Conservation and synteny of long non-coding RNAs invertebrate genomes and their identification in novel transcriptomes

Basu, Swaraj (2014). Conservation and synteny of long non-coding RNAs invertebrate genomes and their identification in novel transcriptomes. PhD thesis The Open University.

DOI: https://doi.org/10.21954/ou.ro.0000d5bd

Abstract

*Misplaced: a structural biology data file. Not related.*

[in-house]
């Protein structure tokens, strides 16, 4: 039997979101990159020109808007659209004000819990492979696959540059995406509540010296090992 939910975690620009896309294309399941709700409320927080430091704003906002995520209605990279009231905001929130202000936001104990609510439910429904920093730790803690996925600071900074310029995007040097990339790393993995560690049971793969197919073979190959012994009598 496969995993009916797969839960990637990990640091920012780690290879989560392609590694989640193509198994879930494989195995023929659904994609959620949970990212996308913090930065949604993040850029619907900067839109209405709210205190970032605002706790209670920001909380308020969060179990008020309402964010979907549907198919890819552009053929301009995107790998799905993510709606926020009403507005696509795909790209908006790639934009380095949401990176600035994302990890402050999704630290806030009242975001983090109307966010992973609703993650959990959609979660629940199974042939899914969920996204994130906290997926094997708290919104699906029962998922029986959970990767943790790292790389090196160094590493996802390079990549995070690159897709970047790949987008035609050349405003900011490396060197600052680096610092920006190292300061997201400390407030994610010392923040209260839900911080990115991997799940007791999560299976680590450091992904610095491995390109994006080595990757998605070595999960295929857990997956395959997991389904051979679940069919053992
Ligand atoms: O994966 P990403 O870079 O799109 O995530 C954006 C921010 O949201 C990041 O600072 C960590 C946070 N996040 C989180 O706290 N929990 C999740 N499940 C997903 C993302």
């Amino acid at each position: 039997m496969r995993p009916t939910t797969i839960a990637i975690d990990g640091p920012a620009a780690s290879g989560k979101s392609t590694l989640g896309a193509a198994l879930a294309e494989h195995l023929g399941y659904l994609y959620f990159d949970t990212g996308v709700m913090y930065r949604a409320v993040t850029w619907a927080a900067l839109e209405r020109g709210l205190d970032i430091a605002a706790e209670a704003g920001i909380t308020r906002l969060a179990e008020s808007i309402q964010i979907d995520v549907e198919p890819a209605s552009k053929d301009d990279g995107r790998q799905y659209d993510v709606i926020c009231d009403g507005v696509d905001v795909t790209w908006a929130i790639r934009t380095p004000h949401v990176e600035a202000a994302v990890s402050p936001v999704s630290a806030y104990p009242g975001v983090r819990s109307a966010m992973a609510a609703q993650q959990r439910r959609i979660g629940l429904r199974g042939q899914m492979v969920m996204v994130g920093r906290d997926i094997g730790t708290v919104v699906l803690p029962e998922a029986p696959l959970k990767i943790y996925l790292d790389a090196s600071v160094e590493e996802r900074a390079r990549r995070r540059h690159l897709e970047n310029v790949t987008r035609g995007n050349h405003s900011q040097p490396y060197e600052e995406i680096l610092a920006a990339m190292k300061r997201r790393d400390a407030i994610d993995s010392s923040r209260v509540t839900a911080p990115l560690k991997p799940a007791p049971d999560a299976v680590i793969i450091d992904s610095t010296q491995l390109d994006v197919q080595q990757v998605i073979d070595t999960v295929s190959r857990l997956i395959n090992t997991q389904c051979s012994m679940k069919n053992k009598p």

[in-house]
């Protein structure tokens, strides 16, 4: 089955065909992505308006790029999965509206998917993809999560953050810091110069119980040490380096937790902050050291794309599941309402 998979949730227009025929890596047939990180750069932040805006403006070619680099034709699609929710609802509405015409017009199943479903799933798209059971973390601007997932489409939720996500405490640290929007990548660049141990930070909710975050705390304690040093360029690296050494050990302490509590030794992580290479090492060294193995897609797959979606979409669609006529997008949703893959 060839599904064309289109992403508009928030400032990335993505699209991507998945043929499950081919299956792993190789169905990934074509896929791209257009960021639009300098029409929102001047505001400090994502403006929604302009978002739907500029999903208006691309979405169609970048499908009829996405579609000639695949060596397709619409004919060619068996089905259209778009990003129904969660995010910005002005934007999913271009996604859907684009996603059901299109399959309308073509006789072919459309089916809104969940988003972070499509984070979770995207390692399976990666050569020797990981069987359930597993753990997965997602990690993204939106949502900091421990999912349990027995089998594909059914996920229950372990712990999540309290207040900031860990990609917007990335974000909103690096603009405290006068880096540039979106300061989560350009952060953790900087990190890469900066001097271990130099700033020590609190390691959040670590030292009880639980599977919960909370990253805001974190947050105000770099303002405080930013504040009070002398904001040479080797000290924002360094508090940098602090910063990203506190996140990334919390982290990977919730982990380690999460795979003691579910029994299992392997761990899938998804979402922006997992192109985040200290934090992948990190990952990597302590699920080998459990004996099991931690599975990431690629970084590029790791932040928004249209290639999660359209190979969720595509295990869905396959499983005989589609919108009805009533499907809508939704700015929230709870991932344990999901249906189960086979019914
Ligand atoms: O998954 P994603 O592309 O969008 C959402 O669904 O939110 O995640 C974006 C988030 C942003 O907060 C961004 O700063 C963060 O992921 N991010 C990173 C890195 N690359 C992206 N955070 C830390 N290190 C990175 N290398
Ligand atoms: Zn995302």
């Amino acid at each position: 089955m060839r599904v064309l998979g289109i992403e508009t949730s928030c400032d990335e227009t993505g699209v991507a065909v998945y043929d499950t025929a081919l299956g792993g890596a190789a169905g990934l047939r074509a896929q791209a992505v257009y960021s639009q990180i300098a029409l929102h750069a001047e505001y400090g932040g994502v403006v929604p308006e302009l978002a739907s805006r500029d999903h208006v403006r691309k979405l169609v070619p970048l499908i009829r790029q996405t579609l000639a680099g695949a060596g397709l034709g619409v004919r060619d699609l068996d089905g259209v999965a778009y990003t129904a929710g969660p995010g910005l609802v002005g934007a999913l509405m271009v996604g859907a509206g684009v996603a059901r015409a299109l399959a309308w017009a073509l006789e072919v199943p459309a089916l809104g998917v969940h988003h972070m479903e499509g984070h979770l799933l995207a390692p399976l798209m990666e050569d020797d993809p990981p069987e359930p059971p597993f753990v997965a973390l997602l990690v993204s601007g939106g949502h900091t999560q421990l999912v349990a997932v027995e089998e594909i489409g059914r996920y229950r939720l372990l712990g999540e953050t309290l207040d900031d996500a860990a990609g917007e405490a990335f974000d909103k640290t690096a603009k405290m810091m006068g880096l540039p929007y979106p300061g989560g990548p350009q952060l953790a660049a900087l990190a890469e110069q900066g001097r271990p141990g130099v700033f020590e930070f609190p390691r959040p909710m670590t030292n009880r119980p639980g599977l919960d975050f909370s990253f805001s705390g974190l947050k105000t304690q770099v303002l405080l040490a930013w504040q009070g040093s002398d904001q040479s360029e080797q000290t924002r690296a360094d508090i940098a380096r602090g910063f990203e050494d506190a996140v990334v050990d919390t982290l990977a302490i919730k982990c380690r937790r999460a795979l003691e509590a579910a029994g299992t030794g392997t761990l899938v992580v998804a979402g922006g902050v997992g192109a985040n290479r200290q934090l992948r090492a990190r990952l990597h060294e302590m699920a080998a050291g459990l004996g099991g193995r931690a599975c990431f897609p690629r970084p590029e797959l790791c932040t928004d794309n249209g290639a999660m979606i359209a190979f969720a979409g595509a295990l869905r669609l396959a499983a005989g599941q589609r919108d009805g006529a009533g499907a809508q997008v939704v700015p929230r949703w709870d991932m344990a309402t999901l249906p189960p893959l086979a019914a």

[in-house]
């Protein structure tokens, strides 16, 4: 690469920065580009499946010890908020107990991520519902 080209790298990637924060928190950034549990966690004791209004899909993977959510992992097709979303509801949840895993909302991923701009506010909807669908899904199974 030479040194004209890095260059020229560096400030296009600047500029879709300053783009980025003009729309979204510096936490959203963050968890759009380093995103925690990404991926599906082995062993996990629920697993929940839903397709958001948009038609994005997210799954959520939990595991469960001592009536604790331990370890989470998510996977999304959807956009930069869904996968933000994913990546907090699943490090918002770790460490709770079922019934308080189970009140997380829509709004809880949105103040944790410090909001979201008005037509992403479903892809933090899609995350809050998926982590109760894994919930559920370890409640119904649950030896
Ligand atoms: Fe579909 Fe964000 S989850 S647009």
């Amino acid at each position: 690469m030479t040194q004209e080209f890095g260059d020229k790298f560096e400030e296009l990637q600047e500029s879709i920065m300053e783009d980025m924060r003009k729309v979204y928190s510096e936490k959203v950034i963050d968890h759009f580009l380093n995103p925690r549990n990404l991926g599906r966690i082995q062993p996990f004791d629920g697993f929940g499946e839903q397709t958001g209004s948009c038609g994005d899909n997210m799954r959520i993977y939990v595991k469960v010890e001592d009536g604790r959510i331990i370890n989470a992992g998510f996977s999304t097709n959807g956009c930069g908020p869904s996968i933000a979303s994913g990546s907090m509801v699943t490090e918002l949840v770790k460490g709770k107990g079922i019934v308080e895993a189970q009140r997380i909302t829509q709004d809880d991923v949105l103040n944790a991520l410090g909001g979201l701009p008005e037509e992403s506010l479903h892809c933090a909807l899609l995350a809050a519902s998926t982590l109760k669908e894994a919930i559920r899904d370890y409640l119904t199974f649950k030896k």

Long non-coding RNAs (IncRNAs) are a biological entity defined by what they are not, rather than by what they are. This indicates that our knowledge about them is sensibly limited. The aim of my PhD is to gain insights into the evolution and the functions of IncRNAs through computational approaches and the usage of large scale functional genomics dataset. I developed an annotation pipeline, which can effectively identify IncRNAs in entire transcriptomes. The pipeline is able to accurately annotate the coding genes while predicting a conservative estimate of the IncRNA population. It allowed me to show, for the first time, the presence of lncRNA transcription in a diverse range of organisms. Further, I analysed sequence and positional conservation of lncRNAs, demonstrating the presence of short segments of conserved sequence in IncRNAs and the existence of several syntenically conserved non-coding transcripts over large evolutionary distances. However, I also demonstrate that positional conservation of lncRNAs with a flanking coding gene is generally independent from the conservation of the lncRNA expression with respect to the coding gene. Finally, I have characterised the diversity of lncRNA transcription in specific cells and developmental stages of two teleost fishes. In summary, the work presented in the thesis provides novel findings and contributions in the field of lncRNAomics.

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